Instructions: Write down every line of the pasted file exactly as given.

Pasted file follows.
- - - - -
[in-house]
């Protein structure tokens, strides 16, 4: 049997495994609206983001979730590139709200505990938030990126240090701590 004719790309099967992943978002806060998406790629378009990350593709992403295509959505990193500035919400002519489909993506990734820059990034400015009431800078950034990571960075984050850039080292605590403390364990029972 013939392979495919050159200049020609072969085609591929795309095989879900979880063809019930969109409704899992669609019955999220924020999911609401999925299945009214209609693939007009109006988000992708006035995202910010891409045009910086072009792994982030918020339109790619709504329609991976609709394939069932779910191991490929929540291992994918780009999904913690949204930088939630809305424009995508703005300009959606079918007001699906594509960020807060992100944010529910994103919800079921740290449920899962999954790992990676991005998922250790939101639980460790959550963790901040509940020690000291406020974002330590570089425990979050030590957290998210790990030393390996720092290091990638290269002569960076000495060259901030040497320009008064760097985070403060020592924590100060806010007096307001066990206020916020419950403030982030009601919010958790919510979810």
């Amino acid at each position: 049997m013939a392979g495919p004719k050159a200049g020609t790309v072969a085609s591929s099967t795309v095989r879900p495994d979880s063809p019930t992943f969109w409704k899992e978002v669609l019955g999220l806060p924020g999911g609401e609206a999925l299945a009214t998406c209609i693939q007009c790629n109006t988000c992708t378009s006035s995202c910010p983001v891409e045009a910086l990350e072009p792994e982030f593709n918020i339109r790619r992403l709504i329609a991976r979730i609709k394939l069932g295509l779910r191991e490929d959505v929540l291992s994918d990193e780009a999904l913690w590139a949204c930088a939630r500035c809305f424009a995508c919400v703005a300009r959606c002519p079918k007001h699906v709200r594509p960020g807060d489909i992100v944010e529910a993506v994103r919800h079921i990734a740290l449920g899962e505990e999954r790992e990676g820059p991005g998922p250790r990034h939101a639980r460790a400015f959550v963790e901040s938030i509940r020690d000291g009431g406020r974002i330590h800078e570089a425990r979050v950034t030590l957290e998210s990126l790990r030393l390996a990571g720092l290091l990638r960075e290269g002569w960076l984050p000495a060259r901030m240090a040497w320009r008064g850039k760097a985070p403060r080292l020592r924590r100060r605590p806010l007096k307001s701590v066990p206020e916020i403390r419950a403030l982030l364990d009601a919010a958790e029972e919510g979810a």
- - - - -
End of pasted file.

[in-house]
């Protein structure tokens, strides 16, 4: 049997495994609206983001979730590139709200505990938030990126240090701590 004719790309099967992943978002806060998406790629378009990350593709992403295509959505990193500035919400002519489909993506990734820059990034400015009431800078950034990571960075984050850039080292605590403390364990029972 013939392979495919050159200049020609072969085609591929795309095989879900979880063809019930969109409704899992669609019955999220924020999911609401999925299945009214209609693939007009109006988000992708006035995202910010891409045009910086072009792994982030918020339109790619709504329609991976609709394939069932779910191991490929929540291992994918780009999904913690949204930088939630809305424009995508703005300009959606079918007001699906594509960020807060992100944010529910994103919800079921740290449920899962999954790992990676991005998922250790939101639980460790959550963790901040509940020690000291406020974002330590570089425990979050030590957290998210790990030393390996720092290091990638290269002569960076000495060259901030040497320009008064760097985070403060020592924590100060806010007096307001066990206020916020419950403030982030009601919010958790919510979810």
């Amino acid at each position: 049997m013939a392979g495919p004719k050159a200049g020609t790309v072969a085609s591929s099967t795309v095989r879900p495994d979880s063809p019930t992943f969109w409704k899992e978002v669609l019955g999220l806060p924020g999911g609401e609206a999925l299945a009214t998406c209609i693939q007009c790629n109006t988000c992708t378009s006035s995202c910010p983001v891409e045009a910086l990350e072009p792994e982030f593709n918020i339109r790619r992403l709504i329609a991976r979730i609709k394939l069932g295509l779910r191991e490929d959505v929540l291992s994918d990193e780009a999904l913690w590139a949204c930088a939630r500035c809305f424009a995508c919400v703005a300009r959606c002519p079918k007001h699906v709200r594509p960020g807060d489909i992100v944010e529910a993506v994103r919800h079921i990734a740290l449920g899962e505990e999954r790992e990676g820059p991005g998922p250790r990034h939101a639980r460790a400015f959550v963790e901040s938030i509940r020690d000291g009431g406020r974002i330590h800078e570089a425990r979050v950034t030590l957290e998210s990126l790990r030393l390996a990571g720092l290091l990638r960075e290269g002569w960076l984050p000495a060259r901030m240090a040497w320009r008064g850039k760097a985070p403060r080292l020592r924590r100060r605590p806010l007096k307001s701590v066990p206020e916020i403390r419950a403030l982030l364990d009601a919010a958790e029972e919510g979810a």